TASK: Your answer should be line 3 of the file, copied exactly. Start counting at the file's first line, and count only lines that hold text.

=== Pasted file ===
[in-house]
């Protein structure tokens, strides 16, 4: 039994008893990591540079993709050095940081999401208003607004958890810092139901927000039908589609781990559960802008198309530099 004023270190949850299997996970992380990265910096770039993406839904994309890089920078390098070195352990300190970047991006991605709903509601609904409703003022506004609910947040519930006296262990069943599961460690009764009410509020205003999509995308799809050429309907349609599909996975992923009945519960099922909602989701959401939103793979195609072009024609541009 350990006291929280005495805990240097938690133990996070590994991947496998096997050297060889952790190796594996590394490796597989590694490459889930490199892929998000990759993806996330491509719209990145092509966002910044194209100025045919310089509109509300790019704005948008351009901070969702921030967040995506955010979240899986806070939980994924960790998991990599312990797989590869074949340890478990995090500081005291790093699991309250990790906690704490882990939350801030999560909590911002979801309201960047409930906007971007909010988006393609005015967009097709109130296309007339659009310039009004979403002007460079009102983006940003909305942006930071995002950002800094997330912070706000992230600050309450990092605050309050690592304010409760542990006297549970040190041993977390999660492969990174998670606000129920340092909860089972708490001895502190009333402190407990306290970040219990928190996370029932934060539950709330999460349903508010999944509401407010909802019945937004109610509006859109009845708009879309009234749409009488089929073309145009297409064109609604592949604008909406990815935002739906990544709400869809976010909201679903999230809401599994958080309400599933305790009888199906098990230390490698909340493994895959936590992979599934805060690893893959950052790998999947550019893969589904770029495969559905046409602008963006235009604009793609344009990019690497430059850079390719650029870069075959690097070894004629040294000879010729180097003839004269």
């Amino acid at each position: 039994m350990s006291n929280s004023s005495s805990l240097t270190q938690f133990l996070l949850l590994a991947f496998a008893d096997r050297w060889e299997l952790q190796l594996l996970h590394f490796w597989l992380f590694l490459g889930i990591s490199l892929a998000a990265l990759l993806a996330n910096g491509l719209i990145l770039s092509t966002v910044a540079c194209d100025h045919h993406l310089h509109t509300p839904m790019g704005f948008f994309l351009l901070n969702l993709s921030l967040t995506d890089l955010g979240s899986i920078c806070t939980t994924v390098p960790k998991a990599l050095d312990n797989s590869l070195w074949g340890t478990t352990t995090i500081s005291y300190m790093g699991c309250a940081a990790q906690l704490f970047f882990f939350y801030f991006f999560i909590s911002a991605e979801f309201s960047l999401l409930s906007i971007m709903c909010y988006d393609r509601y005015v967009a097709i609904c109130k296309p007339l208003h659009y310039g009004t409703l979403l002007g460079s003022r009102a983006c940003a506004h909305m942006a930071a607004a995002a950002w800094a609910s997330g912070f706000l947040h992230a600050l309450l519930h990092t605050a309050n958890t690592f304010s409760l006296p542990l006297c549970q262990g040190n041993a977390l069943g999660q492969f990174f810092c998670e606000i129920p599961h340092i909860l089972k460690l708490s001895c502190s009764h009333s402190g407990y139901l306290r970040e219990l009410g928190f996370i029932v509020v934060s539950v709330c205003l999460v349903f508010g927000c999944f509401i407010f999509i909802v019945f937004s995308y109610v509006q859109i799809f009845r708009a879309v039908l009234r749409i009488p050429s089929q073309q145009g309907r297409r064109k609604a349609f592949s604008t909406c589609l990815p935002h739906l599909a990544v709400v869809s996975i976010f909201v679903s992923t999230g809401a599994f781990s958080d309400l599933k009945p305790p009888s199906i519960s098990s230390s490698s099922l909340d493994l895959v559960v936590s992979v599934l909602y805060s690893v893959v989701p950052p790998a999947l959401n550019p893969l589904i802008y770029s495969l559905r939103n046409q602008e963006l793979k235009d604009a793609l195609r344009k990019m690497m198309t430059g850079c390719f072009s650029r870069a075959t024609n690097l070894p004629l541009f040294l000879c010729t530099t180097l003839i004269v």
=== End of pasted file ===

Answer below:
């Amino acid at each position: 039994m350990s006291n929280s004023s005495s805990l240097t270190q938690f133990l996070l949850l590994a991947f496998a008893d096997r050297w060889e299997l952790q190796l594996l996970h590394f490796w597989l992380f590694l490459g889930i990591s490199l892929a998000a990265l990759l993806a996330n910096g491509l719209i990145l770039s092509t966002v910044a540079c194209d100025h045919h993406l310089h509109t509300p839904m790019g704005f948008f994309l351009l901070n969702l993709s921030l967040t995506d890089l955010g979240s899986i920078c806070t939980t994924v390098p960790k998991a990599l050095d312990n797989s590869l070195w074949g340890t478990t352990t995090i500081s005291y300190m790093g699991c309250a940081a990790q906690l704490f970047f882990f939350y801030f991006f999560i909590s911002a991605e979801f309201s960047l999401l409930s906007i971007m709903c909010y988006d393609r509601y005015v967009a097709i609904c109130k296309p007339l208003h659009y310039g009004t409703l979403l002007g460079s003022r009102a983006c940003a506004h909305m942006a930071a607004a995002a950002w800094a609910s997330g912070f706000l947040h992230a600050l309450l519930h990092t605050a309050n958890t690592f304010s409760l006296p542990l006297c549970q262990g040190n041993a977390l069943g999660q492969f990174f810092c998670e606000i129920p599961h340092i909860l089972k460690l708490s001895c502190s009764h009333s402190g407990y139901l306290r970040e219990l009410g928190f996370i029932v509020v934060s539950v709330c205003l999460v349903f508010g927000c999944f509401i407010f999509i909802v019945f937004s995308y109610v509006q859109i799809f009845r708009a879309v039908l009234r749409i009488p050429s089929q073309q145009g309907r297409r064109k609604a349609f592949s604008t909406c589609l990815p935002h739906l599909a990544v709400v869809s996975i976010f909201v679903s992923t999230g809401a599994f781990s958080d309400l599933k009945p305790p009888s199906i519960s098990s230390s490698s099922l909340d493994l895959v559960v936590s992979v599934l909602y805060s690893v893959v989701p950052p790998a999947l959401n550019p893969l589904i802008y770029s495969l559905r939103n046409q602008e963006l793979k235009d604009a793609l195609r344009k990019m690497m198309t430059g850079c390719f072009s650029r870069a075959t024609n690097l070894p004629l541009f040294l000879c010729t530099t180097l003839i004269v």